Finally, the habit of memorization aids greatly in the art of apologetics (the defense of the Christian faith). Voddie Baucham has argued in his recent book Expository Apologetics that memorization of the church’s creeds and catechisms takes the guesswork out of the substance of the faith we’re defending, and allows us to speak its truth in precise, universal terms to those who ask us for a reason for the hope we have. For example, what do Christians believe about Jesus Christ? Here enters words we teach to our children – “I believe that Jesus Christ, true God, begotten of the Father from eternity, and also true man, born of the Virgin Mary, is my Lord.” That simple sentence from the Catechism is packed with implications – hours upon hours of conversation with those who would clearly disagree with its assertions, whether they be Jehovah’s Witnesses or secular readers of Dan Brown novels. The memorized text, deeply ingrained in the heart, provides an assertion deeply valuable to the Christian speaker and clearly expressive of the Christian worldview to the skeptical listener.

Memorization – Spirituality with Substance

In the history of the church – and even in secular culture – a battle often exists between the two polar opposites of knowledge and experience. From a Christian perspective, both go together like fire and heat. Doctrine committed to memory is useless when it does not affect the heart, and likewise, affection for God that is not rooted in the reality and uniqueness of his being is naïve and groundless. The Christian is neither a Romanticist or a Rationalist. Writing in criticism of theologians who reduced religion to mere experience, James Orr once wrote:

A religion based on mere feeling is the vaguest, most unreliable, most unstable of all things. A strong, stable, religious life can be built on no other ground than that of intelligent conviction. Christianity, therefore, addresses itself to the intelligence as well as to the heart – pg. 378

Memorization of key texts provides the framework for a life of affection for the triune God. It offers a way of seeking God with neural pathways carved out by his narrative, along with all of his attributes, deeds, and promises. This allows for a devotion to our God that is rightly informed and connected to reality. Memorization properly practiced should never lead to a dry and dead intellectual faith. Instead, the more we commit to memory the excellence of his ways in our heads, the more we will love him ardently with out hearts.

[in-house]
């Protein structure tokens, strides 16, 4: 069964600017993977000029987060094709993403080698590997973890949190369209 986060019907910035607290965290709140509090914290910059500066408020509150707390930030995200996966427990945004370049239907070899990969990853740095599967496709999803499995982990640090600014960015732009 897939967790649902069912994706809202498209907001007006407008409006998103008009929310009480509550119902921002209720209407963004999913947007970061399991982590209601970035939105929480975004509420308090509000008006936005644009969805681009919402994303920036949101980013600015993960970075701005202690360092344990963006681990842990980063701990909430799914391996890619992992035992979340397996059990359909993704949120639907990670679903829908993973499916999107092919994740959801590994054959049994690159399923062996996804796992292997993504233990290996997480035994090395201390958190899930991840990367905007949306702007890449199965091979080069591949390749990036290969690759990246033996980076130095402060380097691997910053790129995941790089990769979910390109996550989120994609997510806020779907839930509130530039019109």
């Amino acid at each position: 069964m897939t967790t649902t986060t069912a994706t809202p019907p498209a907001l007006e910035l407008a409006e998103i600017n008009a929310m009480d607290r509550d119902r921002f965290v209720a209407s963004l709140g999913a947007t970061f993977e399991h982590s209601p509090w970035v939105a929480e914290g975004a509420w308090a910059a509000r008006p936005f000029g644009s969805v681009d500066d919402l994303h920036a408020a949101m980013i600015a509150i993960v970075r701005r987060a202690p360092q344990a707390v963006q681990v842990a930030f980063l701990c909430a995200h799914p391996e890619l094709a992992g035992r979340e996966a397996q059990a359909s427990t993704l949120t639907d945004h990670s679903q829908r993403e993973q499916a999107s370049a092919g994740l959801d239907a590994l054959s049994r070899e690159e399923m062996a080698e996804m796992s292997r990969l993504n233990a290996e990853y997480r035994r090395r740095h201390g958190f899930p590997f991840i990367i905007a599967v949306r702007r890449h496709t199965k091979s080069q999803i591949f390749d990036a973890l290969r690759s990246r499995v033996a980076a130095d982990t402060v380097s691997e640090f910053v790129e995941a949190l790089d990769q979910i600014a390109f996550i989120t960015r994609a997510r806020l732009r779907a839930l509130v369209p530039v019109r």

Memorization – Living and Dying Well

Death is coming soon to all of us. And who knows what faculties we'll lose upon the way. Memorization is a way to safeguard in our hearts what we treasure most. We rehearse these sacred words daily as individuals, families, and to our children so that we may live well and die well.

In my visits with members who have begun to lose their memory, very often those keys texts they had memorized and rehearsed as daily rituals serve as connecting points during our visits. The child of God I visit may barely remember who I am - but when we pray the Lord's prayer together, those words still come from his lips. The fruit of a seemingly arbitrary cognitive exercise comes to its most valuable fruition in our older age.

God's grace holds us beyond the loss of our faculties in older age - it's not as if we persevere to the end because of a sharp memory - what matters is that God holds us, not that we hold him. But while we live and do have our memories at hand, ought we not live with God's word safely treasured in our hearts for the days ahead - whatever they may bring? By doing so we live well. Not even a prison cell can keep the Word of God from us if it dwells in our hearts. And doing so we die well. We approach that moment with the story that has saved us upon our lips. When the pastor comes and speaks those words in our ears in our last hours, having lost everything else, these words find greater power in their long path of repetition. It was to this end that we treasured them in our hearts and minds.

Yes - memorization is out. But there's never been a time we need it more - in our lives, in our children's lives, as families, and as entire congregations. Here are some helpful links to help you in this effort:

 

Pastor John Rasmussen - Our Savior Lutheran Church - South Windsor, CT